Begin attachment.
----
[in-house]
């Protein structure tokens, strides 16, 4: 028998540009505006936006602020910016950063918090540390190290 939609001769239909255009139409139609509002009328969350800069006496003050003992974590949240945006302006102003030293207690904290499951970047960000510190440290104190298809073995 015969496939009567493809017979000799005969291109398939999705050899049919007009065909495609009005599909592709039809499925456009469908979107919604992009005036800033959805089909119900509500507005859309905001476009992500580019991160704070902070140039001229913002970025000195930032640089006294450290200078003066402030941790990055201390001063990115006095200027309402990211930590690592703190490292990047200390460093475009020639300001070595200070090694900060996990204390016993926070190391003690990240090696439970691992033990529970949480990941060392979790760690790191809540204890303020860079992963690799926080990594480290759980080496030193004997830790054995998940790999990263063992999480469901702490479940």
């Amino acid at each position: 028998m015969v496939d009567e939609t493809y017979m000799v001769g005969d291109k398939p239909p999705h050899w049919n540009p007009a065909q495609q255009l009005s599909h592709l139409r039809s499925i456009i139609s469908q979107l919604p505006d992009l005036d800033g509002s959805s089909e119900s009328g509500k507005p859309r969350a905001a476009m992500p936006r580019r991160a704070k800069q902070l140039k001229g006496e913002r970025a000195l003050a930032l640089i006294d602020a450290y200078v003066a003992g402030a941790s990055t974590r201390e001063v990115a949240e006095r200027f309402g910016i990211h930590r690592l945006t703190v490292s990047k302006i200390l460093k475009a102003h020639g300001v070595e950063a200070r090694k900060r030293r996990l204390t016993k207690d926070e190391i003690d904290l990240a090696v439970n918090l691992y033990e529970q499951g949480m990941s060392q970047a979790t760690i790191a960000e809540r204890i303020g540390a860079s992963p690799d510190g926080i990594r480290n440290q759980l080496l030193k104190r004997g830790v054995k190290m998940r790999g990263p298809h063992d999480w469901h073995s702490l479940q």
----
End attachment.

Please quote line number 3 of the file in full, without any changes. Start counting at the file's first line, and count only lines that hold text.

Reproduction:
């Amino acid at each position: 028998m015969v496939d009567e939609t493809y017979m000799v001769g005969d291109k398939p239909p999705h050899w049919n540009p007009a065909q495609q255009l009005s599909h592709l139409r039809s499925i456009i139609s469908q979107l919604p505006d992009l005036d800033g509002s959805s089909e119900s009328g509500k507005p859309r969350a905001a476009m992500p936006r580019r991160a704070k800069q902070l140039k001229g006496e913002r970025a000195l003050a930032l640089i006294d602020a450290y200078v003066a003992g402030a941790s990055t974590r201390e001063v990115a949240e006095r200027f309402g910016i990211h930590r690592l945006t703190v490292s990047k302006i200390l460093k475009a102003h020639g300001v070595e950063a200070r090694k900060r030293r996990l204390t016993k207690d926070e190391i003690d904290l990240a090696v439970n918090l691992y033990e529970q499951g949480m990941s060392q970047a979790t760690i790191a960000e809540r204890i303020g540390a860079s992963p690799d510190g926080i990594r480290n440290q759980l080496l030193k104190r004997g830790v054995k190290m998940r790999g990263p298809h063992d999480w469901h073995s702490l479940q």